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Mid-Round Pitching Targets (2022 Fantasy Baseball)

by Joshua Thusat
Mar 27, 2022

This year I’m choosing my midround pitchers by analyzing the way Tier 1 pitching has changed. A casual observer of starting pitching might sound like a cliché grandfather: “Pitchers these days don’t work as hard as the old days.” If anyone is looking at the National Past Time and feeling like it’s not the same, that’s because it’s not the same. But that doesn’t mean the skill is diminished.

In 2010, forty-five hurlers threw 200 innings. Last year, only four pitchers managed the feat. Now, there weren’t that many 200-inning pitchers in 2002 either, so it can be argued that workloads will eventually increase.

Countless articles have identified the primary cause for this workload change: injuries.

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In any case, for the top ten starting pitchers (not named Ohtani) on FantasyPros, only five went beyond 180 innings in 2021: Zach Wheeler, Walker Buehler, Sandy Alcantara, Julio Urias, and Gerrit Cole.

If you’ve got one of those guys, lucky you. This leaves us five more pitchers with the “skills + innings.”

For these remaining pitchers, many managers are concerned about the health of Jacob DeGrom and Shane Bieber. Max Scherzer is gold, and I could round up and say that he pitched 180 innings. But he’s 37, and the point here is that the top-tier is disappearing or changing. We don’t know how much longer we’ll get a chance to see Mad Max do his thing (so enjoy this, New York).

What does this mean in our fantasy baseball community?

For me, the answer is acceptance. I can’t control the real game, but I have control over the fake one. Innings-pitched is baked into the ADP, and this may be misleading. You may even be able to find a market inefficiency. If I begin to look at a pitcher who will give me 150-160 innings, but the other counting stats are in line with what I want from an SP 1, that’s my target if he drops to the middle rounds. I’ll figure out how to make up innings as I manage pitching throughout the season.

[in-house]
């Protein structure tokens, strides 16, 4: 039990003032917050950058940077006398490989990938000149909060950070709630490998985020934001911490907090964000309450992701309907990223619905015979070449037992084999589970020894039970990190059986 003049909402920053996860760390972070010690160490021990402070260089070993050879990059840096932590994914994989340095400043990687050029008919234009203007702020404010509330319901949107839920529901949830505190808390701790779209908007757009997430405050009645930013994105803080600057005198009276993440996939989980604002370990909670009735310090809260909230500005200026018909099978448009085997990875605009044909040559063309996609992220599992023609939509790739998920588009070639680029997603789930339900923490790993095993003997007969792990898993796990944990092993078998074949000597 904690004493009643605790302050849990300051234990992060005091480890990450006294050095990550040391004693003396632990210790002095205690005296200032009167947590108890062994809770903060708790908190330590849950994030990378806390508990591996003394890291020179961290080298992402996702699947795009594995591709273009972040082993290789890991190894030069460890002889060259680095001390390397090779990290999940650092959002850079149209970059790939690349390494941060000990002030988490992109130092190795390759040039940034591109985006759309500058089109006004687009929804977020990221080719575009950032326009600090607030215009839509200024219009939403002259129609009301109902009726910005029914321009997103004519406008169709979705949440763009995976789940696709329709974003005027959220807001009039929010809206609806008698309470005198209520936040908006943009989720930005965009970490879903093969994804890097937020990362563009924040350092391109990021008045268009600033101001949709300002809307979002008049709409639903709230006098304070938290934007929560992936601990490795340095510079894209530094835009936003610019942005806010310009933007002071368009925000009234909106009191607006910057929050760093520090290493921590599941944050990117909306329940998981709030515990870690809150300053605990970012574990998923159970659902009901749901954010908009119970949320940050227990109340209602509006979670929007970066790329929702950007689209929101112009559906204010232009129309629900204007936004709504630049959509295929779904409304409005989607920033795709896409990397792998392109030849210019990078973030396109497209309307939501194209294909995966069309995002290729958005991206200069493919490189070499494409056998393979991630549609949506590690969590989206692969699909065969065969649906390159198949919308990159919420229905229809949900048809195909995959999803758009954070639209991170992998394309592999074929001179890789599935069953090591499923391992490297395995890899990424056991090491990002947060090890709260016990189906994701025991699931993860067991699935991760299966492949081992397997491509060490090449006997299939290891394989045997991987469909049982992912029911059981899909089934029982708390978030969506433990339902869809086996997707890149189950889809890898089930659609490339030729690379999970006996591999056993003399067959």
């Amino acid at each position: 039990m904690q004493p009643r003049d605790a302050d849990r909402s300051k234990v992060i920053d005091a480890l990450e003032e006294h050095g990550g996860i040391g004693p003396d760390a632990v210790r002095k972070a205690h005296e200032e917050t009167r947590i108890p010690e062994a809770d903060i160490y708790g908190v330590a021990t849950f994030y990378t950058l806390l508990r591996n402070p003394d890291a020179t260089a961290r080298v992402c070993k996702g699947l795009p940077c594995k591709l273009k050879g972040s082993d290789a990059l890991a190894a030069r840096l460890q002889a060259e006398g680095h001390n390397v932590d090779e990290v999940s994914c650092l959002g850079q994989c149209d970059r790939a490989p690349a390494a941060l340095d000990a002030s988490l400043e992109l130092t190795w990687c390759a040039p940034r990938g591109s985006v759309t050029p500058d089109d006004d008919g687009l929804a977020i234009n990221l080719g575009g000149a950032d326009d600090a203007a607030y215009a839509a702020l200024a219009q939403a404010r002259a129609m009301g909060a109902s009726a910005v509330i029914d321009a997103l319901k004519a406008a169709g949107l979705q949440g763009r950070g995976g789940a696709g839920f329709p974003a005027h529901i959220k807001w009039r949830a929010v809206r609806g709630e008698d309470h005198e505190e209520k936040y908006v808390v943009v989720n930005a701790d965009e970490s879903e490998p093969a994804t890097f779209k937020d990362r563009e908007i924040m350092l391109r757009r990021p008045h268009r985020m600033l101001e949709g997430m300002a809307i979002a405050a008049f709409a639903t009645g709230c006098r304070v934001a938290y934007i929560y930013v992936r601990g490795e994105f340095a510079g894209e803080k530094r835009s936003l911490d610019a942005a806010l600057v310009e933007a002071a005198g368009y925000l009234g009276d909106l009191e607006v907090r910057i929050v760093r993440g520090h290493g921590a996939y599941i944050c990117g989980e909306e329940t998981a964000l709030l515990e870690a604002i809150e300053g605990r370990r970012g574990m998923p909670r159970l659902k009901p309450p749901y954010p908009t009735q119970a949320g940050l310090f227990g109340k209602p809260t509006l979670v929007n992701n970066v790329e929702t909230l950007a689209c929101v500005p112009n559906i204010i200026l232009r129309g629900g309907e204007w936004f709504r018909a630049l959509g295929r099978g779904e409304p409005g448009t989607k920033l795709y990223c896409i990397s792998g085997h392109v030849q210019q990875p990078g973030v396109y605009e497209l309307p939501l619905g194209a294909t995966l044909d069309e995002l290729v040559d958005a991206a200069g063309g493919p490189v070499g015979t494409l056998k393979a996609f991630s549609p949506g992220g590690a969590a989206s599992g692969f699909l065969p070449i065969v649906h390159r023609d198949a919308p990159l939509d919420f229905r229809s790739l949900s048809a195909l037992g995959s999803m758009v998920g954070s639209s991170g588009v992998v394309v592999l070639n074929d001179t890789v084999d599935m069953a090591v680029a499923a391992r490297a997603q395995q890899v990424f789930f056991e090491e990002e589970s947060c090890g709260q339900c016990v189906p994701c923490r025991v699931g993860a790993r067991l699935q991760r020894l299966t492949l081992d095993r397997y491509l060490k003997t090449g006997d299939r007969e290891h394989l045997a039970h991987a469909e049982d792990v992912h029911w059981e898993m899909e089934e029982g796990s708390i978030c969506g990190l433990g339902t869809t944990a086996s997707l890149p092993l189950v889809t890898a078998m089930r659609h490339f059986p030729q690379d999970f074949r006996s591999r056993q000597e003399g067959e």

Naturally, this still involves some speculation on skills, but here’s a list of pitchers that might reach 150 innings with good K/9 skills and a low FIP from the previous year.

To make this list, their K/9 must be above 9.10, just below Buehler’s 9.19, since he is the lowest K/9 Tier 1 starter. They had to pitch 130 innings last year, so I can project that they’ll make 150. Their FIP was 3.50 or lower.

I’ve ordered them according to their K/9

Another name people might like that just missed the list is Jordan Montgomery, who pitched 157.1 innings with a 3.69 FIP and a 9.27 K/9.

The near sub-3.00 ERA (so-called Tier 1) pitchers interest me. Rodon, Gausman, Peralta, Rogers, Morton, Eovaldi, and Webb. There's my group. Some will go earlier than the middle rounds, so I think Eovaldi and Rodriguez are standout names, particularly Rodriguez if you read my recent article on pitching sleepers, "3 Starting Pitching Sleepers." Wood and Bassitt could also be interesting at their price point, especially in auctions. I included their FantasyPros ADP, which may or may not be a lesson on the arbitrary nature of projecting the best place to draft someone. Rely on your own cheat sheet.

The middle of your draft happens around pick 120 overall. It's unlikely that Cease, Montas, Morton, Rogers, or Rodon will fall to the 10th round, but if they do, take them. Next in line would be Eovaldi and Bassitt. They can be had through Round 13. I'm worried about Rodon's arm, and the White Sox were too. But we should take some comfort in the Giants signing him, especially since they have done wonders with pitching lately. I'd start with Eovaldi. A late dart-throw exists in Alex Wood, but with an ADP near Round 20, we're beyond the purview of this article.

If we expand the categories slightly to help us identify any other midround talent, and go as low as 100 IP last year, with similar K/9 and a FIP under 4.00, these names pop out (again, from highest K/9 to lowest).


Check out that pristine FIP from Ranger Suarez. I should also point out that he had a 59.2% groundball rate. Sonny Gray also had a 47.2% GB. Manaea was at 42%. These were by far the lowest ones from these six. It's possible they're worth our attention.

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Joshua Thusat is a featured writer at FantasyPros.

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